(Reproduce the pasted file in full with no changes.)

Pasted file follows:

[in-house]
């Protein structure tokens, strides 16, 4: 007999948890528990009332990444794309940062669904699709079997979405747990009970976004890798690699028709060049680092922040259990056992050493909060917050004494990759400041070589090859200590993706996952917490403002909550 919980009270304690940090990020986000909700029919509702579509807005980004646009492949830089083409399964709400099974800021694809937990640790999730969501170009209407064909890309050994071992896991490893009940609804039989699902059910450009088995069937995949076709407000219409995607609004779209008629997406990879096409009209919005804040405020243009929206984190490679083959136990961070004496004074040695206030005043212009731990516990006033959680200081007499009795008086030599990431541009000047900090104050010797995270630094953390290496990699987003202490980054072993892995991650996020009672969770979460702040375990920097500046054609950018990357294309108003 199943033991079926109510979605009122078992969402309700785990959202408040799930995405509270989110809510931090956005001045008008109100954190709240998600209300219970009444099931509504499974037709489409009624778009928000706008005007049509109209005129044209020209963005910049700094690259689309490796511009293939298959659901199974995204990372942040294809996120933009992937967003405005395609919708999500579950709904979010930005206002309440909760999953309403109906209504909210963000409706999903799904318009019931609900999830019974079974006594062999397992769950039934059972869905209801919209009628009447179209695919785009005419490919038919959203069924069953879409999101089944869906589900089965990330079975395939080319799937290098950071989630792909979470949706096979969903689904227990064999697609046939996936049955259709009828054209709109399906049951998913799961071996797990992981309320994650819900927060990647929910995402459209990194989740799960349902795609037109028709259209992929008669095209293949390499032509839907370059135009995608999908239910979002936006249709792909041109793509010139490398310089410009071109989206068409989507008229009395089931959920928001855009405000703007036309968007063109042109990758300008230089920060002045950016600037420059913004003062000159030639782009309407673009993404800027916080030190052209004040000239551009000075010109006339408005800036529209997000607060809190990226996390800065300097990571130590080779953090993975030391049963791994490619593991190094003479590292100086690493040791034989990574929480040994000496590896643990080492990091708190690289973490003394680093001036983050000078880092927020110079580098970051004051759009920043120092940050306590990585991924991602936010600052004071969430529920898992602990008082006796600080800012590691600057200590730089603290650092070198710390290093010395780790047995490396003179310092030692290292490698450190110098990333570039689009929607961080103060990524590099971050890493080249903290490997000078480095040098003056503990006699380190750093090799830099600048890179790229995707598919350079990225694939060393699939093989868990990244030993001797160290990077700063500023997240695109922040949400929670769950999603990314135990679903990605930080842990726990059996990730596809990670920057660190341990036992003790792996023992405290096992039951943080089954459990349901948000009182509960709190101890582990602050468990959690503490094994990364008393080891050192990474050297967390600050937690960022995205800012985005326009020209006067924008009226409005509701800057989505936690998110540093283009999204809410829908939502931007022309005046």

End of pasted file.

[in-house]
């Protein structure tokens, strides 16, 4: 007999948890528990009332990444794309940062669904699709079997979405747990009970976004890798690699028709060049680092922040259990056992050493909060917050004494990759400041070589090859200590993706996952917490403002909550 919980009270304690940090990020986000909700029919509702579509807005980004646009492949830089083409399964709400099974800021694809937990640790999730969501170009209407064909890309050994071992896991490893009940609804039989699902059910450009088995069937995949076709407000219409995607609004779209008629997406990879096409009209919005804040405020243009929206984190490679083959136990961070004496004074040695206030005043212009731990516990006033959680200081007499009795008086030599990431541009000047900090104050010797995270630094953390290496990699987003202490980054072993892995991650996020009672969770979460702040375990920097500046054609950018990357294309108003 199943033991079926109510979605009122078992969402309700785990959202408040799930995405509270989110809510931090956005001045008008109100954190709240998600209300219970009444099931509504499974037709489409009624778009928000706008005007049509109209005129044209020209963005910049700094690259689309490796511009293939298959659901199974995204990372942040294809996120933009992937967003405005395609919708999500579950709904979010930005206002309440909760999953309403109906209504909210963000409706999903799904318009019931609900999830019974079974006594062999397992769950039934059972869905209801919209009628009447179209695919785009005419490919038919959203069924069953879409999101089944869906589900089965990330079975395939080319799937290098950071989630792909979470949706096979969903689904227990064999697609046939996936049955259709009828054209709109399906049951998913799961071996797990992981309320994650819900927060990647929910995402459209990194989740799960349902795609037109028709259209992929008669095209293949390499032509839907370059135009995608999908239910979002936006249709792909041109793509010139490398310089410009071109989206068409989507008229009395089931959920928001855009405000703007036309968007063109042109990758300008230089920060002045950016600037420059913004003062000159030639782009309407673009993404800027916080030190052209004040000239551009000075010109006339408005800036529209997000607060809190990226996390800065300097990571130590080779953090993975030391049963791994490619593991190094003479590292100086690493040791034989990574929480040994000496590896643990080492990091708190690289973490003394680093001036983050000078880092927020110079580098970051004051759009920043120092940050306590990585991924991602936010600052004071969430529920898992602990008082006796600080800012590691600057200590730089603290650092070198710390290093010395780790047995490396003179310092030692290292490698450190110098990333570039689009929607961080103060990524590099971050890493080249903290490997000078480095040098003056503990006699380190750093090799830099600048890179790229995707598919350079990225694939060393699939093989868990990244030993001797160290990077700063500023997240695109922040949400929670769950999603990314135990679903990605930080842990726990059996990730596809990670920057660190341990036992003790792996023992405290096992039951943080089954459990349901948000009182509960709190101890582990602050468990959690503490094994990364008393080891050192990474050297967390600050937690960022995205800012985005326009020209006067924008009226409005509701800057989505936690998110540093283009999204809410829908939502931007022309005046």